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Janine. Courtesy photo




Meet Janine Leffler and Maryann Cocca-Leffler

Amherst Town Library: 14 Main St., Amherst, 673-2288, Wednesday, March 25, 7-8:30 p.m.
Toadstool Bookshop: 614 Nashua St., Lorden Plaza, Milford, 673-1734, Saturday, March 28, at 2 p.m.
Attend Janine’s Party: janinesparty.blogspot.com
Contact: maryanncoccaleffler.com




Disclosing disabilities
Amherst mother writes, illustrates book about her daughter

03/12/15
By Kelly Sennott ksennott@hippopress.com



When Janine Leffler was a little girl, there weren’t a lot of children’s books about kids with disabilities. It infuriated her mother, author and illustrator Maryann Cocca-Leffler.

“There was nothing out there. I mean, maybe there was a Helen Keller book, but that was it,” Cocca-Leffler said during an interview at her Amherst home. 
It was upsetting because her daughter had disabilities, including nonverbal learning disorder, mild cerebral palsy and cortical vision impairment. When she was born, doctors didn’t know if she’d be able to walk or talk. 
She did both. Despite these hurdles, Leffler thrived. She loved to read, and her go-to books were mini novels from the Baby-Sitter’s Little Sister series and the dictionary. She also had an amazing vocabulary (from reading the dictionary so much), and she could remember random facts and dates easily.
“She would remember every single person’s birthday in the school, including the teachers’,” Cocca-Leffler said. “She went beyond expectations. She was the type of kid that surprised everybody.”
But this void in the children’s book industry still bothered Cocca-Leffler, even after her daughter was too old to read them. An author herself, she could be the one to break the mold — she had the material — but she also knew it wasn’t her story to tell.
“All these years, I’ve wanted to write about a character who has disabilities. But I didn’t want to do it without Janine’s permission because it wasn’t my story to tell. She had to disclose her disabilities to the world,” Cocca-Leffler said. “But I also had hesitation. … Was it a good idea? … We could have said Janine grew up with challenges. I worried [disclosing her disabilities] would impact her life, as she applies for jobs.”
Leffler, now almost 30 years old, gave her mother the go-ahead a couple years ago. She wasn’t afraid; she felt that to not tell the whole truth would water down the book’s message.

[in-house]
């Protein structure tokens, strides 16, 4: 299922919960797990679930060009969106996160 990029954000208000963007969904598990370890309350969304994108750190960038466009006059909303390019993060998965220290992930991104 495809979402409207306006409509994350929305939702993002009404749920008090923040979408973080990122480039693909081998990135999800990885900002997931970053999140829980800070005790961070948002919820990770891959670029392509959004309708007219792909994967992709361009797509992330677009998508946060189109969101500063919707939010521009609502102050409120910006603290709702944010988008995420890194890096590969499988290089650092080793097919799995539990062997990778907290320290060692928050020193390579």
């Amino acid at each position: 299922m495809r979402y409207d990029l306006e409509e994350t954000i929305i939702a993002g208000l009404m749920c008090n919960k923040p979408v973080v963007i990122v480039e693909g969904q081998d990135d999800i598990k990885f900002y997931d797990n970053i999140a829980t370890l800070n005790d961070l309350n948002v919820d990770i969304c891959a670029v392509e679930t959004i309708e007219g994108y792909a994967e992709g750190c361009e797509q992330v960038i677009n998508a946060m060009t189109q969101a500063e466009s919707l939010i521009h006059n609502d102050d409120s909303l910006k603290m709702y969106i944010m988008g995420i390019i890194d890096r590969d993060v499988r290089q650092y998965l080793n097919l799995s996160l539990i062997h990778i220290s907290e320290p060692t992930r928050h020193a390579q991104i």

Janine. was released March 1 and has already seen positive reviews. Its protagonist is a free-spirited little girl named Janine who wears round red glasses, whimsical, barrette-heavy hairstyles and socks that don’t match. Just like the real-life Leffler, this one has an uncanny memory for birthdays and a taste for big words. She also likes to sing on the bus and hang out with her imaginary friend. 
Her free spirit is tested, however, when party invitations go out and she’s not on the list. The plot mirrors a bullying event that really happened to Leffler. Even though it was so long ago, both mother and daughter tear up when they tell the story. But they’ve been telling it, and they’re going to keep telling it to schools, bookstores and libraries across the country. 
“I think it’s very important, the whole concept of being able to stand up for yourself and advocate for your differences,” Leffler said. “That’s what’s so important about this book. I grew up with a lot of disabilities and I was picked on a lot because of that.”
Cocca-Leffler had little trouble bringing school-aged Janine Leffler to life. As evident in the story’s initial drafts — she pulled some out from her desk during the interview — very little changed from the tiny dummy of sketches to the final colorful illustrations created with colored pencil and gouache paint.
The pair also created a website, janinesparty.blogspot.com (which hints at what happens at the end of the book), which contains book/author information and lists of good picture, middle grade and young adult books about kids with disabilities. (Because, good news, there are more out there today than 25 years ago.) Leffler’s also working to collect poetry submissions by kids with disabilities through the site.
Already, they can see people are connecting. All the kids want to know how Janine’s doing (very well — she earned a communications degree at New England College and currently works during the day), and they’re touched by the book and the real-life story behind it.
“I went to a school visit yesterday, and of course I cried at it,” Cocca-Leffler said. “The kids, I have to tell you, when I tell that story — and I’ve done it three times since the book came out this week — there isn’t a time when someone’s not crying. The kids get emotional. … Mothers come up to me afterward and tell me, ‘Oh my God, my kid had a similar experience.’ I think it’s hitting people, and I’m hoping they will have further discussions after I leave their classrooms.” 
 
As seen in the March 12, 2015 issue of the Hippo.





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